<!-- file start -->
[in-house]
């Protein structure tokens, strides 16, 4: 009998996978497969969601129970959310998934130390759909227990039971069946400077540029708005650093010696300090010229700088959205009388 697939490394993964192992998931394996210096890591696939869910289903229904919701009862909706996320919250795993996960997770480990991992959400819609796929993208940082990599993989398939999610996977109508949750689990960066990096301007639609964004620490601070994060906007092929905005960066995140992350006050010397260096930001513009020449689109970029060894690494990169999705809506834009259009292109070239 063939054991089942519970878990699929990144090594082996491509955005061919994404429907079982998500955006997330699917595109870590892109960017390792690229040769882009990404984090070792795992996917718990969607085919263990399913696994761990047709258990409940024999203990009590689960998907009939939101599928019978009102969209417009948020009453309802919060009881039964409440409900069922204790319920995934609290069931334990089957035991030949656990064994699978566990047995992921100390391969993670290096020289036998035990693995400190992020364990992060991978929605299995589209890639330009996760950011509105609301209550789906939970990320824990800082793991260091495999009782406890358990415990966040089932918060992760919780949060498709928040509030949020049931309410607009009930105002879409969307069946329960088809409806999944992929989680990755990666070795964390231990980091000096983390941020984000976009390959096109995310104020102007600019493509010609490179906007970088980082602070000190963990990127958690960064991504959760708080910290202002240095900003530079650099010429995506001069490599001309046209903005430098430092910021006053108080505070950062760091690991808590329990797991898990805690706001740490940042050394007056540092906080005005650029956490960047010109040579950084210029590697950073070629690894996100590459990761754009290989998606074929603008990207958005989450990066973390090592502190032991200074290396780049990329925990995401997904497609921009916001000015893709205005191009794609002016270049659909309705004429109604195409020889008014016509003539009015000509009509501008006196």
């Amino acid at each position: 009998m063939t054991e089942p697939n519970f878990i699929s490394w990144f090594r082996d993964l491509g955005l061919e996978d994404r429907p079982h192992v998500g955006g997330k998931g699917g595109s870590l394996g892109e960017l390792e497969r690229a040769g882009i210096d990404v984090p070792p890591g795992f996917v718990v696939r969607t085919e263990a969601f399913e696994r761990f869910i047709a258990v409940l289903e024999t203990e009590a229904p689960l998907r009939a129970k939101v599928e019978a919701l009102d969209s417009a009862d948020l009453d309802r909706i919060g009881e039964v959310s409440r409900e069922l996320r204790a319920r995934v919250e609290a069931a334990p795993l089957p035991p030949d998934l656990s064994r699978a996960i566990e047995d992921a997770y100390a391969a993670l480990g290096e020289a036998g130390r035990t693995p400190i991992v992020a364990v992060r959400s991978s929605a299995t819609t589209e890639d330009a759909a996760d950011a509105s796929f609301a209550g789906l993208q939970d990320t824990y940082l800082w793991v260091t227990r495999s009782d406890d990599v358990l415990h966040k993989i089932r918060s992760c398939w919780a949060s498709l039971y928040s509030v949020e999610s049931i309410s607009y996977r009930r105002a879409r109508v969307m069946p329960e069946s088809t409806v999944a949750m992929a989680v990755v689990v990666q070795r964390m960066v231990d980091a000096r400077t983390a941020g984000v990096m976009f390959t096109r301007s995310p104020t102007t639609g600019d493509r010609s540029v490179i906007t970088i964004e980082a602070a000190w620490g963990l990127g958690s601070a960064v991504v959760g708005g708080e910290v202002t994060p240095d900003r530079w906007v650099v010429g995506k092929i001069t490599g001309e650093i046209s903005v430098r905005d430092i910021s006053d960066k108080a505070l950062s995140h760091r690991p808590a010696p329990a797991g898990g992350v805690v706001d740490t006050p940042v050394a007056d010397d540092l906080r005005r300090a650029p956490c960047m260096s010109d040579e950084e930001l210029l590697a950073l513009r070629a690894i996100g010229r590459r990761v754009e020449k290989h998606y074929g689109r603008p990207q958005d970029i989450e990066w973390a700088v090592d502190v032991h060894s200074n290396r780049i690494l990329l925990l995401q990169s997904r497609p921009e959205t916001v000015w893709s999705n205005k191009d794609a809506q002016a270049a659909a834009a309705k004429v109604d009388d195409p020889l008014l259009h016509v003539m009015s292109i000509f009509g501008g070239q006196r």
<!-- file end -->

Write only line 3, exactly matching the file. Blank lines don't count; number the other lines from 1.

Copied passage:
């Amino acid at each position: 009998m063939t054991e089942p697939n519970f878990i699929s490394w990144f090594r082996d993964l491509g955005l061919e996978d994404r429907p079982h192992v998500g955006g997330k998931g699917g595109s870590l394996g892109e960017l390792e497969r690229a040769g882009i210096d990404v984090p070792p890591g795992f996917v718990v696939r969607t085919e263990a969601f399913e696994r761990f869910i047709a258990v409940l289903e024999t203990e009590a229904p689960l998907r009939a129970k939101v599928e019978a919701l009102d969209s417009a009862d948020l009453d309802r909706i919060g009881e039964v959310s409440r409900e069922l996320r204790a319920r995934v919250e609290a069931a334990p795993l089957p035991p030949d998934l656990s064994r699978a996960i566990e047995d992921a997770y100390a391969a993670l480990g290096e020289a036998g130390r035990t693995p400190i991992v992020a364990v992060r959400s991978s929605a299995t819609t589209e890639d330009a759909a996760d950011a509105s796929f609301a209550g789906l993208q939970d990320t824990y940082l800082w793991v260091t227990r495999s009782d406890d990599v358990l415990h966040k993989i089932r918060s992760c398939w919780a949060s498709l039971y928040s509030v949020e999610s049931i309410s607009y996977r009930r105002a879409r109508v969307m069946p329960e069946s088809t409806v999944a949750m992929a989680v990755v689990v990666q070795r964390m960066v231990d980091a000096r400077t983390a941020g984000v990096m976009f390959t096109r301007s995310p104020t102007t639609g600019d493509r010609s540029v490179i906007t970088i964004e980082a602070a000190w620490g963990l990127g958690s601070a960064v991504v959760g708005g708080e910290v202002t994060p240095d900003r530079w906007v650099v010429g995506k092929i001069t490599g001309e650093i046209s903005v430098r905005d430092i910021s006053d960066k108080a505070l950062s995140h760091r690991p808590a010696p329990a797991g898990g992350v805690v706001d740490t006050p940042v050394a007056d010397d540092l906080r005005r300090a650029p956490c960047m260096s010109d040579e950084e930001l210029l590697a950073l513009r070629a690894i996100g010229r590459r990761v754009e020449k290989h998606y074929g689109r603008p990207q958005d970029i989450e990066w973390a700088v090592d502190v032991h060894s200074n290396r780049i690494l990329l925990l995401q990169s997904r497609p921009e959205t916001v000015w893709s999705n205005k191009d794609a809506q002016a270049a659909a834009a309705k004429v109604d009388d195409p020889l008014l259009h016509v003539m009015s292109i000509f009509g501008g070239q006196r």